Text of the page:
Trump wants to pay for a military spending increase by slashing nondefense spending. His fellow Republicans control majorities in both the House and Senate, but they will need support from Senate Democrats, who want to increase military spending, for Trump’s plans to go into effect. The House NDAA also increases spending on missile defense by 25%, adds thousands more active-duty troops to the Army, provides five new ships for the Navy and provides a 2.4% salary increase for U.S. troops, their largest pay raise in eight years. And it creates a new Space Corps military service, pushed by lawmakers worried about China and Russia’s activities in space, but opposed by Defense Secretary Jim Mattis.

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Oh well, money’s cheap after all.

US Deficits To Jump $248 Billion Over Next Two Years Due To Tax Shortfall (R.)

The budget deficit for President Donald Trump’s first two years in office will be nearly $250 billion higher than initially estimated due to a shortfall in tax collections and a mistake in projecting military healthcare costs, budget chief Mick Mulvaney reported on Friday. In a mid-year update to Congress, Mulvaney, director of the Office of Management and Budget, revised the estimates supplied in late May when the Trump administration submitted its first spending plan. Since then, Mulvaney said, the deficit projected for the current fiscal year has increased by $99 billion, or 16.4%, to $702 billion. For 2018, the deficit will be $149 billion more than first expected, increasing by 33% to $589 billion.

The figures come as the administration is facing widespread doubts among economists and analysts that it can erase government deficits largely by boosting economic growth and changing laws like the Affordable Care Act. ACA reform is facing a difficult path in Congress, and the Congressional Budget Office on Thursday said the administration’s growth and deficit reduction plans were optimistic. The letter from Mulvaney said the bulk of the problem this year and next stems from lower-than-expected tax collections. Individual and corporate income taxes and other collections for this year are expected to be $116 billion less than the administration anticipated in May. Tax receipts in 2018 are expected to be $140 billion less than initially estimated.

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A reference to JFK. Our next discovery will be that debt is a harsh mistress.

We Do These Things Because They’re Easy (CHS)

We are now totally, completely dependent on expanding debt for the maintenance of our society and economy. Every sector of the economy–households, businesses and government–all borrow vast sums just to maintain the status quo for another year. Compare buying a new car with easy, low-interest credit and saving up to buy the car with cash. How easy is it to borrow $23,000 for a new $24,000 car? You go to the dealership, announce all you have to put down is a trade-in vehicle worth $1,000. The salesperson puts a mirror under your nose to make sure you’re alive, makes sure you haven’t just declared bankruptcy to stiff previous lenders, and if you pass those two tests, you qualify for a 1% rate auto loan. You sign some papers and drive off in your new car. Easy-peasy!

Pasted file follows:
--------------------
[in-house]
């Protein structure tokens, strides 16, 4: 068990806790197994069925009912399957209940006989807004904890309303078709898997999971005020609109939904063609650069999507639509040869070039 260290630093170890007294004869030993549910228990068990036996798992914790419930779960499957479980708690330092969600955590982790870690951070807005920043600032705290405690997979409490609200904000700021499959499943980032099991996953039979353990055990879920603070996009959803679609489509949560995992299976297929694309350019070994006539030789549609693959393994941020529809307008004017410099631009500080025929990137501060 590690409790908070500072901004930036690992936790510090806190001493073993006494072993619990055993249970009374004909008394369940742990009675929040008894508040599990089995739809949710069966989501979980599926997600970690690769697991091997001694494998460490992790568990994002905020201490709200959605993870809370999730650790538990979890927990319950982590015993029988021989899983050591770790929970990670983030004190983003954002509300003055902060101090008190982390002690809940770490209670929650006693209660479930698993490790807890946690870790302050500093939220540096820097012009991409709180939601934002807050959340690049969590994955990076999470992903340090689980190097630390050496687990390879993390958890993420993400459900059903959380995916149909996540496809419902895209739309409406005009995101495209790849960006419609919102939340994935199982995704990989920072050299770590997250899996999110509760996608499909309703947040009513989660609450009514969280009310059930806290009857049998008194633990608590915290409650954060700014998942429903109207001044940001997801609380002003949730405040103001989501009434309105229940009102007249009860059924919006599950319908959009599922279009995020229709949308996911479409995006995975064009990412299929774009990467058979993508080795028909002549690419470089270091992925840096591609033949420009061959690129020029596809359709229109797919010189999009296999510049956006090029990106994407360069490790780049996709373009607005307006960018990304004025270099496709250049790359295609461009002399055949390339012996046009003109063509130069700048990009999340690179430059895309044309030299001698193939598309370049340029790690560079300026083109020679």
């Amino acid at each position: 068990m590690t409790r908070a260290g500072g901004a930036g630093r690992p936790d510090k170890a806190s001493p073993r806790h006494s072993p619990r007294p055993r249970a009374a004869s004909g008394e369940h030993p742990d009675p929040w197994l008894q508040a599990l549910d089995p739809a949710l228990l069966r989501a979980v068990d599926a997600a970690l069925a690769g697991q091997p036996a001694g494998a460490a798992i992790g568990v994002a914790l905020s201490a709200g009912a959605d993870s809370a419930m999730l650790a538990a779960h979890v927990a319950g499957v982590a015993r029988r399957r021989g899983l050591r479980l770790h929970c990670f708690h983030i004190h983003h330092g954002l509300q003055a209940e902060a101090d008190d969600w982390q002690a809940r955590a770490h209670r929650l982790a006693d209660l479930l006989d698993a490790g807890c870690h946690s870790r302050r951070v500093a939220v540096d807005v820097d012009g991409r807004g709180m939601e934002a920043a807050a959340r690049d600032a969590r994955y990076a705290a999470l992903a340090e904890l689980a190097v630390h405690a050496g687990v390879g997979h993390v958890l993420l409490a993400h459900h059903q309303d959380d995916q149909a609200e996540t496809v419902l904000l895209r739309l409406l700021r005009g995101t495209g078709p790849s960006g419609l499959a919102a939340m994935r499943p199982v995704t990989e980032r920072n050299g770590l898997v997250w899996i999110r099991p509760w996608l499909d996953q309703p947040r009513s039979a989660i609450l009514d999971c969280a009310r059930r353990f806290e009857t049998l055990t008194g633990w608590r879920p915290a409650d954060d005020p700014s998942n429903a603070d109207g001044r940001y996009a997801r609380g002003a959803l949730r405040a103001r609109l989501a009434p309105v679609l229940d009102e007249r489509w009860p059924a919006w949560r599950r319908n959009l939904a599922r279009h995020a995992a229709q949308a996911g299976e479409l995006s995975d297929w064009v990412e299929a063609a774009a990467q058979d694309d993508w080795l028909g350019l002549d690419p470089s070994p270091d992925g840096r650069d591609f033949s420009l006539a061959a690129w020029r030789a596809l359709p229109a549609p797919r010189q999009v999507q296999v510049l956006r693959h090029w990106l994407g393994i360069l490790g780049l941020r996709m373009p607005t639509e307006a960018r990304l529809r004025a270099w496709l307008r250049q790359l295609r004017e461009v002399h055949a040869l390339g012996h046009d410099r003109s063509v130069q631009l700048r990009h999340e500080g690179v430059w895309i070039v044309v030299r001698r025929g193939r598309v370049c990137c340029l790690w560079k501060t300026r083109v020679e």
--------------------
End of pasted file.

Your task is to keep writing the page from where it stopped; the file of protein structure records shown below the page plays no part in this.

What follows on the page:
Scrimping and saving to pay for the new car with cash is hard. You have to save $1,000 each and every month for two years to save up the $24,000, and the only way to do that is make some extra income by working longer hours, and sacrificing numerous pleasures–being a shopaholic, going out to eat frequently, $5 coffee drinks, jetting somewhere for a long weekend, etc. The sacrifice and discipline required are hard. What’s the pay-off in avoiding debt? Not much–after all, the new auto loan payment is modest. If we take a 5-year or 7-year loan, it’s even less. By borrowing $23,000, we get to keep all our fun treats and spending pleasures, and we get the new car, too. At the corporate level, it’s the same story: borrow a billion dollars and use it to buy back shares.

Increasing the value of the corporation’s shares by increasing profit margins and actual value is hard; boosting the share price with borrowed money is easy. It’s also the same story with politicians and the government: cutting anything is politically painful, so let’s just float a bond, i.e. borrow money to pay for what was once paid out of tax revenues: maintaining parks, repaving streets, funding pensions, etc. This dependence on expanding debt for maintaining the status quo is a global trend. Debt is exploding in China in every sector, and the same is true in other nations, developed and developing alike. Borrowing more money from the future is easy, painless and requires no trade-offs, sacrifices or accountability–until the debt-addicted economy collapses under its own weight of debt service and insolvency.

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“..all those elaborate plans depend on no more war. And there’s the rub.”

The New Silk Road Will Go Through Syria (Escobar)

Amid the proverbial doom and gloom pervading all things Syria, the slings and arrows of outrageous fortune sometimes yield, well, good fortune. Take what happened this past Sunday in Beijing. The China-Arab Exchange Association and the Syrian Embassy organized a Syria Day Expo crammed with hundreds of Chinese specialists in infrastructure investment. It was a sort of mini-gathering of the Asia Infrastructure Investment Bank (AIIB), billed as “The First Project Matchmaking Fair for Syria Reconstruction”. And there will be serious follow-ups: a Syria Reconstruction Expo; the 59th Damascus International Fair next month, where around 30 Arab and foreign nations will be represented; and the China-Arab States Expo in Yinchuan, Ningxia Hui province, in September.